Recently, Janes et al. (50) demonstrated that ADAM10 constitutively associates with the ephrin binding domain of the Eph receptor. ADAM17 activation leads to ectodomain shedding of the ligand only in trans with ADAM10 and the substrate being on the membranes of opposing cells. This is in contrast with other characterized ADAM-dependent shedding, which occurs in cis (ADAM and substrate interact within the same cells) (9). However, whether GPCR mediates the ADAM-dependent shedding in trans remain unclear.
DOWNSTREAM SIGNAL TRANSDUCTION AND FUNCTION OF ADAM-DEPENDENT EGFR ACTIVATION
GPCR-induced EGFR transactivation regulates various cellular functions such as proliferation, hypertrophy, and migration through its downstream signal transduction pathways (22, 27). These pathways include the Ras/Raf/MEK/ERK pathway and the phosphatidylinositol 3-kinase/Akt pathway that usually exist downstream of the EGFR (22, 37, 75, 90). Depending on the EGFR ligand produced by ADAM activity, distinct combinations of EGFR/ErbB receptor homo- and heterodimers could be formed and lead to unique downstream signaling. In TccSup cells, LPA stimulated production of amphiregulin and TGF-α by ADAM15 and activated not only EGFR but also ErbB2/Neu, suggesting a heterodimer formation between EGFR and ErbB2 (86).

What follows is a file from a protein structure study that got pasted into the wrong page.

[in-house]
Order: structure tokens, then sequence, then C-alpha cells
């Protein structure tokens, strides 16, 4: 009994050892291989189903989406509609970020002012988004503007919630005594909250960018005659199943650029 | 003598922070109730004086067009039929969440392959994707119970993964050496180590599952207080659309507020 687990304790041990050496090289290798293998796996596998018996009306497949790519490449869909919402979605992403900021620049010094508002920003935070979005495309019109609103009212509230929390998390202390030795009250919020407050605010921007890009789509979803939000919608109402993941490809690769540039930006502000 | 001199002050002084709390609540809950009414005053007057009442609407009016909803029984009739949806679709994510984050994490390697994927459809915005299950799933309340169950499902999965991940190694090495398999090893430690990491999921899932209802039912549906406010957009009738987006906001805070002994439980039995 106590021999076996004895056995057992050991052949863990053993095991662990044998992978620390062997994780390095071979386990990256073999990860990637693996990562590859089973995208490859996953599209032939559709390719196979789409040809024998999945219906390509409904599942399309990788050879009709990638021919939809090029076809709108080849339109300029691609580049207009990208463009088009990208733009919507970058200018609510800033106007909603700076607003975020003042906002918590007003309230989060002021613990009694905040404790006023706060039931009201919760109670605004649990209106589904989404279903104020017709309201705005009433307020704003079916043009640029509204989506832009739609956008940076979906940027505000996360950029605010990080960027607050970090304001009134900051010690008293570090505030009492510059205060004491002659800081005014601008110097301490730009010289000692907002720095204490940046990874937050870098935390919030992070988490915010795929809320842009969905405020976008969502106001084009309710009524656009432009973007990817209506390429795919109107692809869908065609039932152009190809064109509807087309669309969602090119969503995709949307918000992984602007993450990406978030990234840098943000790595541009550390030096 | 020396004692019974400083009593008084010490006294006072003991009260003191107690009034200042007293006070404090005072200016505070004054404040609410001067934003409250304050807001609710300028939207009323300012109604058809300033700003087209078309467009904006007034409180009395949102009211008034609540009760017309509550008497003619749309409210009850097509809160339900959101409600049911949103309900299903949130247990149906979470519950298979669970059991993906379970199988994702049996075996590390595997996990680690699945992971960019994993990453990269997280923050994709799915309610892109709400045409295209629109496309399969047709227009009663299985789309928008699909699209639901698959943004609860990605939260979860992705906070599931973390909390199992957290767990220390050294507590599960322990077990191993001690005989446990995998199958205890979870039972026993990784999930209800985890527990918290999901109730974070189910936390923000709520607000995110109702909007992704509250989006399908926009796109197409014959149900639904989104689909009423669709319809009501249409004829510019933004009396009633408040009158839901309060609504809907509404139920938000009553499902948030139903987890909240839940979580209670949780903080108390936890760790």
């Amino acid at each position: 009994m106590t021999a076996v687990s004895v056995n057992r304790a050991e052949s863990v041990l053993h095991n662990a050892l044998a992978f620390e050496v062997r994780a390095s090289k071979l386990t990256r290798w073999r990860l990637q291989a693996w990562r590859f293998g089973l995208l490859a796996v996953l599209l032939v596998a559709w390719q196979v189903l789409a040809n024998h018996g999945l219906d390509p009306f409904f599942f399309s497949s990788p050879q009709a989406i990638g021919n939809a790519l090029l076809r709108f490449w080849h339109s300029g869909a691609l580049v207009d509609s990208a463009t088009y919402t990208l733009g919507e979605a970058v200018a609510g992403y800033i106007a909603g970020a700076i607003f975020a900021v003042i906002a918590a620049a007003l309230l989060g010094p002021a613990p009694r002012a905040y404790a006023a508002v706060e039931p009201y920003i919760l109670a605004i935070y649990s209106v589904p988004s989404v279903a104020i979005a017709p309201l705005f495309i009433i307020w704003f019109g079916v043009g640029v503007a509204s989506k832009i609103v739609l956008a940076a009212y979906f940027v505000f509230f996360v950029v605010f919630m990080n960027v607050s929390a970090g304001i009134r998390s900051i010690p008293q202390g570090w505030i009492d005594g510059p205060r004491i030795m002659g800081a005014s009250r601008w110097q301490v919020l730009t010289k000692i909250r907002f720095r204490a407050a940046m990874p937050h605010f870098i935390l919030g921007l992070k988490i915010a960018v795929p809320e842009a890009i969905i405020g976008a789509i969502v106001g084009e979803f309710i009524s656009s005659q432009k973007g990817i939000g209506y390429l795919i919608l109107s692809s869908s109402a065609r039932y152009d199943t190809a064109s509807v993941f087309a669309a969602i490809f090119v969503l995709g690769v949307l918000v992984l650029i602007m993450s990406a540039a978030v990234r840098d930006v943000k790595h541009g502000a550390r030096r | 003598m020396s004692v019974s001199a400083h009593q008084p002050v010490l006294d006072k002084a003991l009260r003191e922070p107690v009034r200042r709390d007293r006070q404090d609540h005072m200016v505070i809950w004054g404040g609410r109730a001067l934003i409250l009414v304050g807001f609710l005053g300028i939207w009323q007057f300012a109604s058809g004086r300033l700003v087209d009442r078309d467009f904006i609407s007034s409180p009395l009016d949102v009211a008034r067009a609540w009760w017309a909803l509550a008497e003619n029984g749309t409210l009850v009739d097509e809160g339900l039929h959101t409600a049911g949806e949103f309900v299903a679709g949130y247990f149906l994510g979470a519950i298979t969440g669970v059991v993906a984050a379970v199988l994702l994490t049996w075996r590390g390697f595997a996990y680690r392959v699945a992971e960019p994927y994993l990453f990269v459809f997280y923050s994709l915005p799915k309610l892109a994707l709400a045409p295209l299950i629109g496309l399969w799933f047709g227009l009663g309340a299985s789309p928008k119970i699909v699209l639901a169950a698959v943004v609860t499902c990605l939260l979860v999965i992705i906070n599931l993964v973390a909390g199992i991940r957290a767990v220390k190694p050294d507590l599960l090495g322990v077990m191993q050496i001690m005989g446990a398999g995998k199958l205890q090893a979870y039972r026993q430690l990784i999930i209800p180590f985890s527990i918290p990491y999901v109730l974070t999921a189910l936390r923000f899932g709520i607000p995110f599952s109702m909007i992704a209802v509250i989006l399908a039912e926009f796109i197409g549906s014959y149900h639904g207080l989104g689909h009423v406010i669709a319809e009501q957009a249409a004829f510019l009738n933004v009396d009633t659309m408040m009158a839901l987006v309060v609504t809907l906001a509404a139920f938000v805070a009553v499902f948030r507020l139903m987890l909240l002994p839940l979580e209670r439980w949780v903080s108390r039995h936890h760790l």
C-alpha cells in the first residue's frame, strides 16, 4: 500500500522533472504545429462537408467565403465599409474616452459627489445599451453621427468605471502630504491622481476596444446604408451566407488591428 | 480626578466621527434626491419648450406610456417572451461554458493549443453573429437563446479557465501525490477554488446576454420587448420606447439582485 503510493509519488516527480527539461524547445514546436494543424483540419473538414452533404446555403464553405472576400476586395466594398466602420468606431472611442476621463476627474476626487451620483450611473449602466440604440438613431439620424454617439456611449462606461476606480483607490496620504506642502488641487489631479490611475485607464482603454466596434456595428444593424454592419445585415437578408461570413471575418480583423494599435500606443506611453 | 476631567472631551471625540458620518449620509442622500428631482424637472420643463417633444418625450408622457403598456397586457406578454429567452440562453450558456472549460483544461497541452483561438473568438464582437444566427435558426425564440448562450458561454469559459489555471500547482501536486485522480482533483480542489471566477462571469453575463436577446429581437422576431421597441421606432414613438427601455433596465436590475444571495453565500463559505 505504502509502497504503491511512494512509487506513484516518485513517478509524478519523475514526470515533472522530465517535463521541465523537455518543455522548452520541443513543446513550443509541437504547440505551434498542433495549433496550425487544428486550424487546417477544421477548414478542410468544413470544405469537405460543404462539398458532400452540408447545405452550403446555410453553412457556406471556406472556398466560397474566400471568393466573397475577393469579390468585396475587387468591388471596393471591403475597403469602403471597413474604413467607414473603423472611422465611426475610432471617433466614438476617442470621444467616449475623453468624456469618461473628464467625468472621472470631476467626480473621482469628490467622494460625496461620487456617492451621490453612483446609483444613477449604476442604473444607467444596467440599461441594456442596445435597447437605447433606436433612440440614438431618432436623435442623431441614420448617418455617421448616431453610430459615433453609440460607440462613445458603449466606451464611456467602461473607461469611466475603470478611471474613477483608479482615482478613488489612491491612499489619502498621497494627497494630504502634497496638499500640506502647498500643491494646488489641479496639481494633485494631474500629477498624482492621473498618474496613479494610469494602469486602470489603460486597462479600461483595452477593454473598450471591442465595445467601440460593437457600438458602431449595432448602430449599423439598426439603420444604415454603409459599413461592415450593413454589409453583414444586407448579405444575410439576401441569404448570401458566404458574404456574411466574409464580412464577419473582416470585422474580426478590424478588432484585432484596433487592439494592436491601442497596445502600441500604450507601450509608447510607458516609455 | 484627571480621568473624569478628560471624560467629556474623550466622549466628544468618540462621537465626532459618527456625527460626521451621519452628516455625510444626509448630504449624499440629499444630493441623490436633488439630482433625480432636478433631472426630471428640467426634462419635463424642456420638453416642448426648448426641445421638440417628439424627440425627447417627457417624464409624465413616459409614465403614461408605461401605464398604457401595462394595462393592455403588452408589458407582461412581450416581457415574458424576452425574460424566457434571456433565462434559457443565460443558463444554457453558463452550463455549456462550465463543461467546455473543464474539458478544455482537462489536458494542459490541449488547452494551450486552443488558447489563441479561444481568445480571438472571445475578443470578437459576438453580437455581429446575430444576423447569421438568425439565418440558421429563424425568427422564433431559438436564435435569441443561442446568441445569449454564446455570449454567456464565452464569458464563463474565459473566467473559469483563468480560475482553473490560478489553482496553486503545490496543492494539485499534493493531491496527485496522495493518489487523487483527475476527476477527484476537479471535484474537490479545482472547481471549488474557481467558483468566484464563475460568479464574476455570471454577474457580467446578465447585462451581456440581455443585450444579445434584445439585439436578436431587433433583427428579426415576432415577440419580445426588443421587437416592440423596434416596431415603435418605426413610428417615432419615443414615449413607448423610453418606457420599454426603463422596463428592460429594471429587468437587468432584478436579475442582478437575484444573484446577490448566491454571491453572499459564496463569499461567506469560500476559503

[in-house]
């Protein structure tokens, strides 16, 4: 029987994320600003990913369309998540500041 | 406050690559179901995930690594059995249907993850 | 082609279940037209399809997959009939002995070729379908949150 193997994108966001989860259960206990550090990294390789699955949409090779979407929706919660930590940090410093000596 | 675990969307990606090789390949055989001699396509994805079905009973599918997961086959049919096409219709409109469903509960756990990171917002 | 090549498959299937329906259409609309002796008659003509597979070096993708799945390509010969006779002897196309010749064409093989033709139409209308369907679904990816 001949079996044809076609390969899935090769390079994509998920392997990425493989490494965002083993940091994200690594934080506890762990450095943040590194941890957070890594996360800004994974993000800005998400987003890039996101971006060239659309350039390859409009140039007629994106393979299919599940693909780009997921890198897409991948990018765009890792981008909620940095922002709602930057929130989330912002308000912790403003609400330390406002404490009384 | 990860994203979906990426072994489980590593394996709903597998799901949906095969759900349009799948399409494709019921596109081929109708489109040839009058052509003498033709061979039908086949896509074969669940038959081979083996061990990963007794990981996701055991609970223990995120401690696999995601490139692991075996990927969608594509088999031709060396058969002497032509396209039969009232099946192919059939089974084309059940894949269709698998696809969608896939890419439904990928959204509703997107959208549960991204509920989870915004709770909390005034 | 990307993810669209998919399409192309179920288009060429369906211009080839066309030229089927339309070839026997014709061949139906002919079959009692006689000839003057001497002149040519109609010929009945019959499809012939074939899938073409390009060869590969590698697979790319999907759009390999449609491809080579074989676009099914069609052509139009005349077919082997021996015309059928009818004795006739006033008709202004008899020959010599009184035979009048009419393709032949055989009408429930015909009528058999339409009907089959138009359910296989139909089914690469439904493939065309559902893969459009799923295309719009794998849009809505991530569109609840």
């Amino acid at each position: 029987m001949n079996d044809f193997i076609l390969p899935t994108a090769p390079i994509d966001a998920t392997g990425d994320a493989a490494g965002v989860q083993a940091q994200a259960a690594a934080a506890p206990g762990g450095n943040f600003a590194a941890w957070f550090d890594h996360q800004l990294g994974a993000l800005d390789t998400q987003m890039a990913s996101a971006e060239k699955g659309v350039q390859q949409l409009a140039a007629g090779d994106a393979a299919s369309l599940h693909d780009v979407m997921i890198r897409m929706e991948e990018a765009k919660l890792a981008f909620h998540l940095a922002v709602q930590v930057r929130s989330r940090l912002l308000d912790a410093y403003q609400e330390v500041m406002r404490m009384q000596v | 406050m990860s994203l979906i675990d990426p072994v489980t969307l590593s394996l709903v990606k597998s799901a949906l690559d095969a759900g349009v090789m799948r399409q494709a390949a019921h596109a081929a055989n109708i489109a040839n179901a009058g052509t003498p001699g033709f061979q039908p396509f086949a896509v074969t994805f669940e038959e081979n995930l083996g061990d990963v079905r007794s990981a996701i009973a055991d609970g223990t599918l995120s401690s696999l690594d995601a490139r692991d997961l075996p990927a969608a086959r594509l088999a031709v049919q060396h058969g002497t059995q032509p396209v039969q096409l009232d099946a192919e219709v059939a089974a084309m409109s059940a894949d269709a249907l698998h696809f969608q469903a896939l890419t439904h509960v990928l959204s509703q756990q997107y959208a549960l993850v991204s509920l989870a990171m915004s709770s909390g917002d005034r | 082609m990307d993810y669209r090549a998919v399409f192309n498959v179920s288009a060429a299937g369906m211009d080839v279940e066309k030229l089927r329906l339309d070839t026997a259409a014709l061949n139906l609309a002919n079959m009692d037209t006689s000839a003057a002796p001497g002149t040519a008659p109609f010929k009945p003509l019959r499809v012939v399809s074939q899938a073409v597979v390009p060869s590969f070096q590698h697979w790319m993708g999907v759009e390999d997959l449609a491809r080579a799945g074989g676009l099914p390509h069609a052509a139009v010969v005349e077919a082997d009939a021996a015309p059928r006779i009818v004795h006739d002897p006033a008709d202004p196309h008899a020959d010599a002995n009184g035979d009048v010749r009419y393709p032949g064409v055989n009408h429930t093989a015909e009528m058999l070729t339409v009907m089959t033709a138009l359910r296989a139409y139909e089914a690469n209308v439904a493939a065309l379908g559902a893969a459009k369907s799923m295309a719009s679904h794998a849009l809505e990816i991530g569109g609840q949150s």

As expected, ADAM is critical in the activation of the Ras/ERK pathway by several GPCR agonists. It was reported that pharmacological metalloprotease inhibitors blocked EGFR transactivation and subsequent ERK activation induced by several GPCR agonists such as LPA, ANG II, and ET-1 (21, 79). Selective inhibition of ADAM isoform by small interfering RNA (siRNA) showed that ADAM17, but not ADAM12, is required for phosphorylation of Shc and ERK induced by LPA or carbachol in SCC-9 cells (36). Yan et al. (112) have also shown that overexpression of a dominant negative ADAM10 inhibited Ras and ERK activation induced by bombsein in COS7 cells. Akt/PKB, a serine/threonine kinase, has also been shown to exist downstream of EGFR transactivation induced by GPCRs. Indeed, ADAMs are involved in the Akt/PKB pathway activated by GPCRs. This is exemplified in SCC-9 cells, where phosphorylation of Akt/PKB induced by LPA and carbachol was inhibited by BB94 or siRNA created against ADAM17 (36).